Category Archives: drugs

AG joins lawsuit against makers of addiction treatment drug

News release from Attorney General’s office
Attorney General Herbert H. Slatery III, along with the Division of Consumer Affairs, today announced the filing of an antitrust and consumer protection lawsuit against the makers of Suboxone, a prescription drug used to treat opioid addiction. Slatery and attorneys general from 35 other states filed the lawsuit over allegations that the companies engaged in an anti-competitive scheme to block generic competitors and cause consumers to pay artificially high prices.
 
Reckitt Benckiser Pharmaceuticals, now known as Indivior, is alleged to have conspired with MonoSol Rx to switch Suboxone, a brand-name prescription drug used to treat heroin addiction and other opioid addictions by easing addiction cravings, from a tablet version to a dissolvable film version in order to prevent or delay generic alternatives from entering the market while maintaining monopoly profits. Continue reading

Nashville council approves pot ordinance 35-3

Nashville on Tuesday became the first city in Tennessee to decriminalize small amounts of marijuana and Memphis likely will become the second in two weeks. according to the Commercial Appeal.

The Nashville Metropolitan Council voted 35-3 on final reading Tuesday night to allow police officers to either issue a civil citation punishable by a $50 fine or community service, or charge someone under the state’s criminal law, for possession of a half-ounce or less or marijuana. Under state law, violators are charged with a Class A misdemeanor punishable by a fine of up to $2,500 and up to a year in jail.

Earlier in the day, members of the Tennessee Black Caucus of State Legislators arrived in Memphis to campaign around the city and at City Council for a similar ordinance that received the second of three readings Tuesday before a final vote as early as Oct. 4. The ordinance is sponsored by council member Berlin Boyd.

Rep. Brenda Gilmore, D-Nashville, said the caucus she presides over as chairwoman feels the criminal justice system across the state “has gotten out of whack.” The caucus isn’t advocating for legalizing marijuana, she emphasized, but is instead offering a second chance for low-income violators to avoid a cycle of a criminal justice system they perceive as discriminatory to African-Americans.

State Sen. Lee Harris, D-Memphis, said criminal records for African-Americans associated with small amounts of marijuana thwart the future of a minority middle class.

“In the city of Memphis one of the things we lack is an African-American middle class,” Harris said, later adding: “This is a cycle that we’ve got try to get out of if we’re going to create an African-American middle class.”

AP story on Nashville, Memphis marijuana ordinances

By Adrian Sainz, Associated Press
MEMPHIS, Tenn. — Political leaders in Tennessee’s two largest cities are taking steps toward marijuana decriminalization with ordinances that would allow police to reduce the penalty for people who possess small amounts of it.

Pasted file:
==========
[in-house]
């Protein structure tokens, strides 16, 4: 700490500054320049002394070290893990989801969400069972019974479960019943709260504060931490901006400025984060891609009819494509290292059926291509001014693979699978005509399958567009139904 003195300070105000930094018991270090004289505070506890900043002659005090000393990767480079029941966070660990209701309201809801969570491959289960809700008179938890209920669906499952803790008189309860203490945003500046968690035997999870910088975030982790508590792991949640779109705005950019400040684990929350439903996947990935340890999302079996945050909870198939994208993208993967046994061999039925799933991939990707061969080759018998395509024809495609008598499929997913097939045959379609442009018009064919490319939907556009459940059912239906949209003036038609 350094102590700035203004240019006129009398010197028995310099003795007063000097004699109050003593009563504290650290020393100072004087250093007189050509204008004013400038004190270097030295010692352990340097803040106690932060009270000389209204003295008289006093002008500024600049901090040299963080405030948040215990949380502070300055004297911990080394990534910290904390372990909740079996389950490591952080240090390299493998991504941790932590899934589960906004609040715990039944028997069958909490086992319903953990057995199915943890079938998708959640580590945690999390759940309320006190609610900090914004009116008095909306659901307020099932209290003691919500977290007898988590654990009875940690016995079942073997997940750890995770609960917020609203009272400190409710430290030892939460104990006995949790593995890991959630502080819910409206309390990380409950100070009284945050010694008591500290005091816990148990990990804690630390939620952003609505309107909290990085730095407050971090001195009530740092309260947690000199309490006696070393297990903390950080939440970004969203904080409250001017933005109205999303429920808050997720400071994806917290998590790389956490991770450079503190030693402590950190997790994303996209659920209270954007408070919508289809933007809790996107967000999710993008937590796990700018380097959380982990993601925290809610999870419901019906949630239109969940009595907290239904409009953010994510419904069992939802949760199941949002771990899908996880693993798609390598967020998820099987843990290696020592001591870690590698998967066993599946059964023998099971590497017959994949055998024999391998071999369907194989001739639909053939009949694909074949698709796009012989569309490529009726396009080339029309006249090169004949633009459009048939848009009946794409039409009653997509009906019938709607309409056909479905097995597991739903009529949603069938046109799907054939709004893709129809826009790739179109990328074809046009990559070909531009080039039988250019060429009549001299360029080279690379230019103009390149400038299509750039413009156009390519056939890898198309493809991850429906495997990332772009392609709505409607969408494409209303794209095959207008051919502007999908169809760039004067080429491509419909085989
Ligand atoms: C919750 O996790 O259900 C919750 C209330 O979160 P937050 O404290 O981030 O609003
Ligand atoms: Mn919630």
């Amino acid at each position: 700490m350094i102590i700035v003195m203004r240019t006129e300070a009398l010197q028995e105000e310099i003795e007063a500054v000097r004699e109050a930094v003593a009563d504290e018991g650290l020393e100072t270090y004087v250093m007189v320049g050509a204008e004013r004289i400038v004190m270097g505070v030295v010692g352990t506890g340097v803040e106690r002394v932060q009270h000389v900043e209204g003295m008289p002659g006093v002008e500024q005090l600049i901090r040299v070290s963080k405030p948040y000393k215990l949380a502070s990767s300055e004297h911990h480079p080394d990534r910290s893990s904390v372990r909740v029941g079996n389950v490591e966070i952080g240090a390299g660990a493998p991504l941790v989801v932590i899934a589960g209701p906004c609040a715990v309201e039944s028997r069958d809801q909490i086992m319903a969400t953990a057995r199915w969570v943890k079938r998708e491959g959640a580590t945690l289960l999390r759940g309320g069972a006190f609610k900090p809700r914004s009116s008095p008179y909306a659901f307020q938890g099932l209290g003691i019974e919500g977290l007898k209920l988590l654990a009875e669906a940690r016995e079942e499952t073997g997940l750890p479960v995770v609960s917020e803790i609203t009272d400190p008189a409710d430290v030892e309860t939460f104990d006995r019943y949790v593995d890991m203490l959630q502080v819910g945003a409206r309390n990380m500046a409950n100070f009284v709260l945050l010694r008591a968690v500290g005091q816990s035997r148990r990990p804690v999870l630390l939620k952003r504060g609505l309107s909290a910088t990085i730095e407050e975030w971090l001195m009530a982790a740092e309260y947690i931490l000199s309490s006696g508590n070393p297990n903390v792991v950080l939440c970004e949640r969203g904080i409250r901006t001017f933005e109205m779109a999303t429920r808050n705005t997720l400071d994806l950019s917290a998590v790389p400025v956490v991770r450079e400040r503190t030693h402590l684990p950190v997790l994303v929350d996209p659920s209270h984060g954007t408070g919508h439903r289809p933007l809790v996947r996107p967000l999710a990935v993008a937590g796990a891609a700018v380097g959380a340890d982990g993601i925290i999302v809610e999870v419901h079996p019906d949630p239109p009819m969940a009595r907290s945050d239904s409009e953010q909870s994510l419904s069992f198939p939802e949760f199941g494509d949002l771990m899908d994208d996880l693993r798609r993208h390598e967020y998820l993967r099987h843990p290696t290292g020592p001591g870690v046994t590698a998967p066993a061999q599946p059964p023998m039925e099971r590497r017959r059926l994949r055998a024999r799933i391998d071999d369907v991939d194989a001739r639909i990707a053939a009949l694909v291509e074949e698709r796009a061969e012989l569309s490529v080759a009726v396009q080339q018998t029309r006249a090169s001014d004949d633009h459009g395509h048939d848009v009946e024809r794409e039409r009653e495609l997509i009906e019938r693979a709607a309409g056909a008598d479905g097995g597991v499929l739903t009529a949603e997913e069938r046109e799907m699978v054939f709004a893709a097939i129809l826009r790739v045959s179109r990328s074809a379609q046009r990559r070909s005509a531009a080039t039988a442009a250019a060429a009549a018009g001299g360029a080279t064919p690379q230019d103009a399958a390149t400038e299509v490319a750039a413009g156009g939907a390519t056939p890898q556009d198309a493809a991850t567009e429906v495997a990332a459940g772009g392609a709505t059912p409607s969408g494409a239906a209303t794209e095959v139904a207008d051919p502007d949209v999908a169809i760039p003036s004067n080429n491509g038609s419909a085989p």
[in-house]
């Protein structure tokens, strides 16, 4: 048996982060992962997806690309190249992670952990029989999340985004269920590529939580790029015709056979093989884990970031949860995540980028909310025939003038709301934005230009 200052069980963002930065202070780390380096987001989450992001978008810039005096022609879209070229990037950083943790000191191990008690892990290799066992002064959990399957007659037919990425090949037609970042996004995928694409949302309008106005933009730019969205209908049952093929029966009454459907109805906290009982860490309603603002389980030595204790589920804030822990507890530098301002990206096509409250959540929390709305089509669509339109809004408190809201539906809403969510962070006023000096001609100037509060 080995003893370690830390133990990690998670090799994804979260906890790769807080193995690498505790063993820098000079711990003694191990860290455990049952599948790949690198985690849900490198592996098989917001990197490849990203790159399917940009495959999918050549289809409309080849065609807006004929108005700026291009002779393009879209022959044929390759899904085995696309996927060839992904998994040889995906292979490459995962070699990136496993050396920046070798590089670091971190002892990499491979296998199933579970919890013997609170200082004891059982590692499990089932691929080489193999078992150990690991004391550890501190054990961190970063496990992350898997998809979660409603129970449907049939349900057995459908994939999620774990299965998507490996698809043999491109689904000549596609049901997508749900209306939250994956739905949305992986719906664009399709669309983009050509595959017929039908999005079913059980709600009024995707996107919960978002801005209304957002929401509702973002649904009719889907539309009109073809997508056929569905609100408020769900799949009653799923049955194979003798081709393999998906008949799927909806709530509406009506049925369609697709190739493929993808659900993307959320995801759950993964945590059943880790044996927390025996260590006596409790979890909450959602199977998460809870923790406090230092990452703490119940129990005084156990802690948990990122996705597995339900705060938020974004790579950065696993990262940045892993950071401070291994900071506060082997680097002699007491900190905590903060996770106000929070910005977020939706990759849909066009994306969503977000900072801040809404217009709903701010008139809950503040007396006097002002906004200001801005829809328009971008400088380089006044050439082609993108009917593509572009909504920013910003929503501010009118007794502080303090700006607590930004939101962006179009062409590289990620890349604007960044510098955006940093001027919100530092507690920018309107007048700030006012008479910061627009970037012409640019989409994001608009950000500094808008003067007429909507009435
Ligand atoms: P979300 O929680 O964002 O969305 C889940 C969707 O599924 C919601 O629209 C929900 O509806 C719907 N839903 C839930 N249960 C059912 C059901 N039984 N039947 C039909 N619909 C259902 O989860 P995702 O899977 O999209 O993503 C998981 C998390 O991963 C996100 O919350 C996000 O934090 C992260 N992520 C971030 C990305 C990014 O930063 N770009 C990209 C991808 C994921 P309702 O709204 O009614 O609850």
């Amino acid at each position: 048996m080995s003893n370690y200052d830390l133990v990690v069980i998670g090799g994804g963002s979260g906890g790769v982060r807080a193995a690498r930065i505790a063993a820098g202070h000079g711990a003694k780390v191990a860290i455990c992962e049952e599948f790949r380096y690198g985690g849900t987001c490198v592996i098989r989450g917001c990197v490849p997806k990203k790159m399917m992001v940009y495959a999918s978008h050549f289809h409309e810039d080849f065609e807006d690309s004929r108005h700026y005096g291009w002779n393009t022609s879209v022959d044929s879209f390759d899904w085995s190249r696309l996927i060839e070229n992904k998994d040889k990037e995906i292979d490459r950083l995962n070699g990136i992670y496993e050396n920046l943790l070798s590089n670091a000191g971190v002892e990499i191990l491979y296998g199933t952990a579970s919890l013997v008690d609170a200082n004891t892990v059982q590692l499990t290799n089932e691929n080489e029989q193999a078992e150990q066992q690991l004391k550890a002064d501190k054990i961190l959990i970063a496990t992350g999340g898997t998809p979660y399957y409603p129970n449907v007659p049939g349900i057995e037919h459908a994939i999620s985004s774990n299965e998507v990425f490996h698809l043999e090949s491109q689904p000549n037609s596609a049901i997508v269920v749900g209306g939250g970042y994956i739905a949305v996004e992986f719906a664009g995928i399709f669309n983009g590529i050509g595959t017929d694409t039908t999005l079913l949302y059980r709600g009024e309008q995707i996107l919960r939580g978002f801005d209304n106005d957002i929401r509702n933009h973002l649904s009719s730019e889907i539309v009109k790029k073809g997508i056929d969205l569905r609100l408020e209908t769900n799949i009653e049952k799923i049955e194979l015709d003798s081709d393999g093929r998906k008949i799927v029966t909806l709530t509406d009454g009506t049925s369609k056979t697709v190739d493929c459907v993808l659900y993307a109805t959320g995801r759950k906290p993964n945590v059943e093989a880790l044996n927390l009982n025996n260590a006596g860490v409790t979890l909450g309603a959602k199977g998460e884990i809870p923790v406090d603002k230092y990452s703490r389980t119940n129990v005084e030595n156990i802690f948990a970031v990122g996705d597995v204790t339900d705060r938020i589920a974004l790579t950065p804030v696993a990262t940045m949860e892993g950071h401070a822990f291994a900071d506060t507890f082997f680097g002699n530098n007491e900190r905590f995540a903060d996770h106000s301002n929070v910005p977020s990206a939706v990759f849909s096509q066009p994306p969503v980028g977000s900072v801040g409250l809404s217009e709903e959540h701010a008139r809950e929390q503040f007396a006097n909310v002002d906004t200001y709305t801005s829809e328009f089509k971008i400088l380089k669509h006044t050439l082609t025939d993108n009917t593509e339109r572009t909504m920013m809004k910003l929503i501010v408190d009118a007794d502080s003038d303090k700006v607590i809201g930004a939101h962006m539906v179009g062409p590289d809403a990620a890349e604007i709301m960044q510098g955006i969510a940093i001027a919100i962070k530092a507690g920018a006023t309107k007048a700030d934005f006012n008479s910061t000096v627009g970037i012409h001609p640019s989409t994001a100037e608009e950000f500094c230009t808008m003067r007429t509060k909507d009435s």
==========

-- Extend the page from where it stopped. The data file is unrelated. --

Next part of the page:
Nashville’s Metropolitan Council is set to take a final vote on its ordinance on Tuesday, while the Memphis City Council is scheduled to make its decision Oct. 4.

Both cities have similar proposals on the table: Police who encounter people in possession of a half-ounce or less of marijuana have the discretion of giving them a civil citation for a $50 fine or community service.

Such a penalty is in stark contrast to Tennessee law, which calls for people caught with a half-ounce of marijuana or less to face a misdemeanor charge punishable by up to one year in jail and a $2,500 fine. Continue reading

Memphis, Nashville could pay penalty for pot decriminalization

If the Nashville and Memphis city councils move ahead with plans for modified marijuana decriminalization, state Rep. William Lamberth says he may move to stop sending state highway funding to the cities.

From The Tennessean:

Lamberth, chairman of the House Criminal Justice Committee, said his potential bill would seek to halt state highway funds from cities that do not enforce criminal penalties outlined in state law. Funding would continue again if a violating city overturns their policy. This past year, the state set aside $129.1 million in highway funds for Shelby County and $119.5 million for Davidson County.

“That’s not a bill that I would want to file, but it’s a bill that I’m certainly willing to file if Nashville and Memphis continue down this extraordinarily reckless and unjust path,” he said. Continue reading

On the prescription painkiller lobby’s influence

(Note: The Associated Press and the Center for Public Integrity have produced a package of stories published this weekend on the politics of those involved in making prescription painkillers. One of them, focused on lobbying efforts and political contributions at the state level, is below and includes a substantial reference to Tennessee. ‘

The Tennessean has done a sidebar reporting that Tennessee politicians received more than $1.6 million in campaign contributions over the past decade from pharmaceutical companies and other members of the Pain Care Forum, a coalition that meets monthly to discuss opioid-related issues. That report is HERE.)

By Geoff Mulvihill, Liz Essley Whyte and Ben Wieder, Associated Press and Center for Public Integrity
The makers of prescription painkillers have adopted a 50-state strategy that includes hundreds of lobbyists and millions in campaign contributions to help kill or weaken measures aimed at stemming the tide of prescription opioids, the drugs at the heart of a crisis that has cost 165,000 Americans their lives and pushed countless more to crippling addiction.

The drugmakers vow they’re combating the addiction epidemic, but The Associated Press and the Center for Public Integrity found that they often employ a statehouse playbook of delay and defend that includes funding advocacy groups that use the veneer of independence to fight limits on the drugs, such as OxyContin, Vicodin and fentanyl, the narcotic linked to Prince’s death.

The mother of Cameron Weiss was no match for the industry’s high-powered lobbyists when she plunged into the corridors of New Mexico’s Legislature, crusading for a measure she fervently believed would have saved her son’s life.